Melting Pot Theory

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"The Melting Pot Theory"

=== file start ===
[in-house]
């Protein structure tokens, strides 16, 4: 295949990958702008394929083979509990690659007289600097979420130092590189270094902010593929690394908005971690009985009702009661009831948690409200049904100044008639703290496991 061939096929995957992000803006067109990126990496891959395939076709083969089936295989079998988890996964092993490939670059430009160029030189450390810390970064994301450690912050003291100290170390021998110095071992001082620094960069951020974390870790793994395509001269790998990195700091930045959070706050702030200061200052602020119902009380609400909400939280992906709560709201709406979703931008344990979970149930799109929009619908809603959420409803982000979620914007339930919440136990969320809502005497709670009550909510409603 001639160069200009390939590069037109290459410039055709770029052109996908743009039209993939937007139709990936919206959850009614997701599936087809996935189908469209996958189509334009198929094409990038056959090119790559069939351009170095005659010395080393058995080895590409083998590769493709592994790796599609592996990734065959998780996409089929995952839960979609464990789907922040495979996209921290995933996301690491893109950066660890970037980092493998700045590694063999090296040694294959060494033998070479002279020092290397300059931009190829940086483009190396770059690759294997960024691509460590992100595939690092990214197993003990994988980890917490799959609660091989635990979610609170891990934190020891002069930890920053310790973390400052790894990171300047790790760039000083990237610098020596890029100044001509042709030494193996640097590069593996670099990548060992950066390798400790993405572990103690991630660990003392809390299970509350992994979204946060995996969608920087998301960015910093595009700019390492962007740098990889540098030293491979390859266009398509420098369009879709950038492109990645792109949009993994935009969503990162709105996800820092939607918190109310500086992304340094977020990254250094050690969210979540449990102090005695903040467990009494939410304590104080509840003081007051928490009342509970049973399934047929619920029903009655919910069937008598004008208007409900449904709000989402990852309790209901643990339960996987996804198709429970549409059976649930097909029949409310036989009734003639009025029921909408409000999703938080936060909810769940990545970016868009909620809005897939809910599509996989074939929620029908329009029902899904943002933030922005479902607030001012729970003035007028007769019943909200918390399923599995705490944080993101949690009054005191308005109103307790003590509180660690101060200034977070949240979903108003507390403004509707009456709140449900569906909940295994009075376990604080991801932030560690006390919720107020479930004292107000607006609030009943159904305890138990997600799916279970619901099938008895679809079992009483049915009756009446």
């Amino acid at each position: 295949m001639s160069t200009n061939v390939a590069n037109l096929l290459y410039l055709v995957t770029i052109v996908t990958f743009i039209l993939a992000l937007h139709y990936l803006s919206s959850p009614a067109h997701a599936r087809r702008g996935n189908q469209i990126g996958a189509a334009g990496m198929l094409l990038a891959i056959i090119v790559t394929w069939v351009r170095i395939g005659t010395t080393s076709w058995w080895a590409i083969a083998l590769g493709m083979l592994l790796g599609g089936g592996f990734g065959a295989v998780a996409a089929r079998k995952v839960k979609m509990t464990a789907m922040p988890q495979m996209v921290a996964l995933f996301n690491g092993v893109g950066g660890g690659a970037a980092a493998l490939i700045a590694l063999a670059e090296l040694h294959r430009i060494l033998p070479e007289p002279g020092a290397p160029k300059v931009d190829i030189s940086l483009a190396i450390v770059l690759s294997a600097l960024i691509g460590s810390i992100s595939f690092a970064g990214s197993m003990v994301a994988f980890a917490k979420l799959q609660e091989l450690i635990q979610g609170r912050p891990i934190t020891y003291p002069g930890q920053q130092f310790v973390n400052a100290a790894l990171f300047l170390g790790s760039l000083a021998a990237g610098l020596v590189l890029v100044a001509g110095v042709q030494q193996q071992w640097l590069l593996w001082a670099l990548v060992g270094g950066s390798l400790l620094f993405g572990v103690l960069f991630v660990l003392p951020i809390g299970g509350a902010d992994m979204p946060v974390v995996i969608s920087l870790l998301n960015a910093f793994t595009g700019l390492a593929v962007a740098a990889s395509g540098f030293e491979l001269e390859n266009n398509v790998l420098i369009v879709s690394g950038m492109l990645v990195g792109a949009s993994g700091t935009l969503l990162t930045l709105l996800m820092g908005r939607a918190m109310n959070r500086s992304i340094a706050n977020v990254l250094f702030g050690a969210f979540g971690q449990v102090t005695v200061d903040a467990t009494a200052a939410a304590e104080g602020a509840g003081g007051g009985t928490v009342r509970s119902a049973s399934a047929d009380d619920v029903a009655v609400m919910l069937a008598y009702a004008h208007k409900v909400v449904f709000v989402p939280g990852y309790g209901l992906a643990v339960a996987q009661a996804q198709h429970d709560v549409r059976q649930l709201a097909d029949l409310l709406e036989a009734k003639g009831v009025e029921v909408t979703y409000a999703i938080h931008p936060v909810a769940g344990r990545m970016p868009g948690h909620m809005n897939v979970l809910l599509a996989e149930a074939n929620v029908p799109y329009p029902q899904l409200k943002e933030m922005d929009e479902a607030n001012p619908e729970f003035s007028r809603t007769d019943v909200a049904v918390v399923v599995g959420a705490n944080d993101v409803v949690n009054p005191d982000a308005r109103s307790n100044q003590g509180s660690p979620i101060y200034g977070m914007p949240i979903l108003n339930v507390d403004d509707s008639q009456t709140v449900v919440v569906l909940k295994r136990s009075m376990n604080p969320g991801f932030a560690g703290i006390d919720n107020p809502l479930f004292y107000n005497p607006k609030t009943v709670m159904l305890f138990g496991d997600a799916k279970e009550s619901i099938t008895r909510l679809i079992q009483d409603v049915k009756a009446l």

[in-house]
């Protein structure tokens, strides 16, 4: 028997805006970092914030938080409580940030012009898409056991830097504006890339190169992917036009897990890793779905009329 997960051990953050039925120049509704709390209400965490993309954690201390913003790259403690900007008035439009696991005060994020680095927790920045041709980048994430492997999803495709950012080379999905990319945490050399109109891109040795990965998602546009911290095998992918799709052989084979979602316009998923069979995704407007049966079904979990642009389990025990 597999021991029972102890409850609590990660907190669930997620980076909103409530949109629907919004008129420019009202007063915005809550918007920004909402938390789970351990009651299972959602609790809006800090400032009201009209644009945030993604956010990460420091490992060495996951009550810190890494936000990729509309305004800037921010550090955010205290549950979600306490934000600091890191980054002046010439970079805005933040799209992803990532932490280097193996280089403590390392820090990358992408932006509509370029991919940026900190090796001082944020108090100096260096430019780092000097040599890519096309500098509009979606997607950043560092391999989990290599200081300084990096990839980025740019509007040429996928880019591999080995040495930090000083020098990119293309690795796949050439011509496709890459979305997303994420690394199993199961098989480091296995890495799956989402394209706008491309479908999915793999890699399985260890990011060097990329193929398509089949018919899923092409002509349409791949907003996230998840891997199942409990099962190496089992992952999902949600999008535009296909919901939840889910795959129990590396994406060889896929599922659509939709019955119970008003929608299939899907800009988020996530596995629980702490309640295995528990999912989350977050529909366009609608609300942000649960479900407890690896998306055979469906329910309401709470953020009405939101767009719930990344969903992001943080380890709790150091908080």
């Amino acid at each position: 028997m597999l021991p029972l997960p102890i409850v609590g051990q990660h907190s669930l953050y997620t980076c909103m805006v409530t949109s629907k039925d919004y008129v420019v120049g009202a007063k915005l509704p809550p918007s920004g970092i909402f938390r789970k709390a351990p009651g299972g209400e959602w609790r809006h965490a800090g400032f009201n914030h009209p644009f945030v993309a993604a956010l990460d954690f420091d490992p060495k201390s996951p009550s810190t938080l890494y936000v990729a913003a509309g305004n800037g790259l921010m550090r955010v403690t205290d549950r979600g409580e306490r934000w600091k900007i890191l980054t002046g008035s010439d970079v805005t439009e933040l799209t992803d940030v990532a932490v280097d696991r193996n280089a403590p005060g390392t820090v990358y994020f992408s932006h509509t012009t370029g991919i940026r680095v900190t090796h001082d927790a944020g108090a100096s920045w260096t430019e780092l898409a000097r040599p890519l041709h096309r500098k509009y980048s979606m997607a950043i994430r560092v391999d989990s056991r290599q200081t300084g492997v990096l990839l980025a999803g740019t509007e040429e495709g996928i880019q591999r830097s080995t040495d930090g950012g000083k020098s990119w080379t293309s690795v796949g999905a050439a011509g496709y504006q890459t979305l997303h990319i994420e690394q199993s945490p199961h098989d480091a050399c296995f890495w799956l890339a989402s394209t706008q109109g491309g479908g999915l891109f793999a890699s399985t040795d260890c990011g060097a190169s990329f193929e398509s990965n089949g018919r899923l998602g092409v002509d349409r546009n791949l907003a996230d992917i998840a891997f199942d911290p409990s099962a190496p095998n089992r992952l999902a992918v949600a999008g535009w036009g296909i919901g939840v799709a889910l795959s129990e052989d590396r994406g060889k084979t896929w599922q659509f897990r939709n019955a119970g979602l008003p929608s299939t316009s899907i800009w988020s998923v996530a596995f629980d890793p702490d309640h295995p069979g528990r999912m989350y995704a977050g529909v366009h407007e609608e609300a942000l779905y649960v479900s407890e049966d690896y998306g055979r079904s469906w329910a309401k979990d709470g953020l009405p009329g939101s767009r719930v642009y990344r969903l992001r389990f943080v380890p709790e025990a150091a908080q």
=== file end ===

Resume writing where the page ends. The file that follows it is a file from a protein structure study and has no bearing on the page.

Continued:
In the 1800's and the early 1900's, some people gave the America the name, the melting pot. People imagined this because thousands and thousands of immigrants coming from around the world were coming into the United States in hope of a better life. So most people imagined that all these different cultures were being poured into a giant pot called America, heated to a low boil and molded into one kind of person. If one steps back and thinks about this theory, it isn't entirely true. In fact, it's not really true at all. If one takes a closer look at America today, one sees millions of people labeled Americans but not by how they act, what religions they practice and what kind of foods they eat but where they are born. total opposites. Now all Americans must be able to speak English, or at least bad English, and they must also follow the laws set fourth by out four fathers, but no two Americans are alike. Take San Francisco for example. Twenty years ago, it was the center for the hippie movement, but just down the street from Haight and Ashbury there is a place called China Town. A place placed filled with Chinese Americans, shops and temples that could be easily mistaken for buildings only found in China . In Ohio, one could meet a Caucasian farmer, a African American businessman, an Amish family or even a reporter who has a strong German background all in the same day. So many different people living together in one piece of land. Now, after taking a closer look, no one really melted together to make just one kind of person. But what did they do? One could say that the English man could be symbolized as lettuce, Africans as black olives, Germans as radishes, Italians as tomatoes and so on and so forth making a giant salad. All different kinds of fruits and vegetables tossed together in a bowl to create one dish. Everything in close quarters of each other, but still separate and individual. This is how America is structured. In...
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